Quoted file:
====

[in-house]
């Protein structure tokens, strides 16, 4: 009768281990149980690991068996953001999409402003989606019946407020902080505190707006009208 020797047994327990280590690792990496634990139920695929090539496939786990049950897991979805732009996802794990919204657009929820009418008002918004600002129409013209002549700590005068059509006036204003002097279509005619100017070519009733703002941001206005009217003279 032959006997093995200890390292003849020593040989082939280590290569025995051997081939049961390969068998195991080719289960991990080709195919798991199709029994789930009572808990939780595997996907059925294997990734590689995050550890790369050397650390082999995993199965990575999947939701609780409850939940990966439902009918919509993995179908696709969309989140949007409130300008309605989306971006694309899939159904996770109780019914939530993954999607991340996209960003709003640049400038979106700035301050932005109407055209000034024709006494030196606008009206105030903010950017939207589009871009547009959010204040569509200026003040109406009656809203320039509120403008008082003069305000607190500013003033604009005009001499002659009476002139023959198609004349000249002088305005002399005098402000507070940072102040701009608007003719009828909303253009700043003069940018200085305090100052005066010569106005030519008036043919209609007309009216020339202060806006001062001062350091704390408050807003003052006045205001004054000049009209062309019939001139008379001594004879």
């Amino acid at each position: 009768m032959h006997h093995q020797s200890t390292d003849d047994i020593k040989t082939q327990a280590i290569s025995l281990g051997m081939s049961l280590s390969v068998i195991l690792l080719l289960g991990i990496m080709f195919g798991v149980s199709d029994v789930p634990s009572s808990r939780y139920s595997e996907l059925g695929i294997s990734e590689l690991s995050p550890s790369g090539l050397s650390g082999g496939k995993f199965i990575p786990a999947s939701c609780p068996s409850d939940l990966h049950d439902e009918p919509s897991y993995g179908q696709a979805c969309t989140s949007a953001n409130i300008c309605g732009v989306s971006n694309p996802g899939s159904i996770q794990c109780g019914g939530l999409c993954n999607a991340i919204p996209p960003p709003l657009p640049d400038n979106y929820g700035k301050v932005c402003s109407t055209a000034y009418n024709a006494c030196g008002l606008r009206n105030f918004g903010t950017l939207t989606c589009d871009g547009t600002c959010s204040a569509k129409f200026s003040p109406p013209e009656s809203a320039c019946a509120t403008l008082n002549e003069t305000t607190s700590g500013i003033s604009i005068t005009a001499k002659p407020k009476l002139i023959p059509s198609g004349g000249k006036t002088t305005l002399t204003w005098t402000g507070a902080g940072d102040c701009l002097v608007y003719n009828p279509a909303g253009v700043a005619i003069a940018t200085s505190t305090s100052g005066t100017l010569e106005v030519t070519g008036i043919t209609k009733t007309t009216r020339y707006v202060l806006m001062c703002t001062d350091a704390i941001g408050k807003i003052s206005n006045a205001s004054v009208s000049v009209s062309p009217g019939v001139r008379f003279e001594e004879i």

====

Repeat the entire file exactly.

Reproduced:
[in-house]
């Protein structure tokens, strides 16, 4: 009768281990149980690991068996953001999409402003989606019946407020902080505190707006009208 020797047994327990280590690792990496634990139920695929090539496939786990049950897991979805732009996802794990919204657009929820009418008002918004600002129409013209002549700590005068059509006036204003002097279509005619100017070519009733703002941001206005009217003279 032959006997093995200890390292003849020593040989082939280590290569025995051997081939049961390969068998195991080719289960991990080709195919798991199709029994789930009572808990939780595997996907059925294997990734590689995050550890790369050397650390082999995993199965990575999947939701609780409850939940990966439902009918919509993995179908696709969309989140949007409130300008309605989306971006694309899939159904996770109780019914939530993954999607991340996209960003709003640049400038979106700035301050932005109407055209000034024709006494030196606008009206105030903010950017939207589009871009547009959010204040569509200026003040109406009656809203320039509120403008008082003069305000607190500013003033604009005009001499002659009476002139023959198609004349000249002088305005002399005098402000507070940072102040701009608007003719009828909303253009700043003069940018200085305090100052005066010569106005030519008036043919209609007309009216020339202060806006001062001062350091704390408050807003003052006045205001004054000049009209062309019939001139008379001594004879």
């Amino acid at each position: 009768m032959h006997h093995q020797s200890t390292d003849d047994i020593k040989t082939q327990a280590i290569s025995l281990g051997m081939s049961l280590s390969v068998i195991l690792l080719l289960g991990i990496m080709f195919g798991v149980s199709d029994v789930p634990s009572s808990r939780y139920s595997e996907l059925g695929i294997s990734e590689l690991s995050p550890s790369g090539l050397s650390g082999g496939k995993f199965i990575p786990a999947s939701c609780p068996s409850d939940l990966h049950d439902e009918p919509s897991y993995g179908q696709a979805c969309t989140s949007a953001n409130i300008c309605g732009v989306s971006n694309p996802g899939s159904i996770q794990c109780g019914g939530l999409c993954n999607a991340i919204p996209p960003p709003l657009p640049d400038n979106y929820g700035k301050v932005c402003s109407t055209a000034y009418n024709a006494c030196g008002l606008r009206n105030f918004g903010t950017l939207t989606c589009d871009g547009t600002c959010s204040a569509k129409f200026s003040p109406p013209e009656s809203a320039c019946a509120t403008l008082n002549e003069t305000t607190s700590g500013i003033s604009i005068t005009a001499k002659p407020k009476l002139i023959p059509s198609g004349g000249k006036t002088t305005l002399t204003w005098t402000g507070a902080g940072d102040c701009l002097v608007y003719n009828p279509a909303g253009v700043a005619i003069a940018t200085s505190t305090s100052g005066t100017l010569e106005v030519t070519g008036i043919t209609k009733t007309t009216r020339y707006v202060l806006m001062c703002t001062d350091a704390i941001g408050k807003i003052s206005n006045a205001s004054v009208s000049v009209s062309p009217g019939v001139r008379f003279e001594e004879i």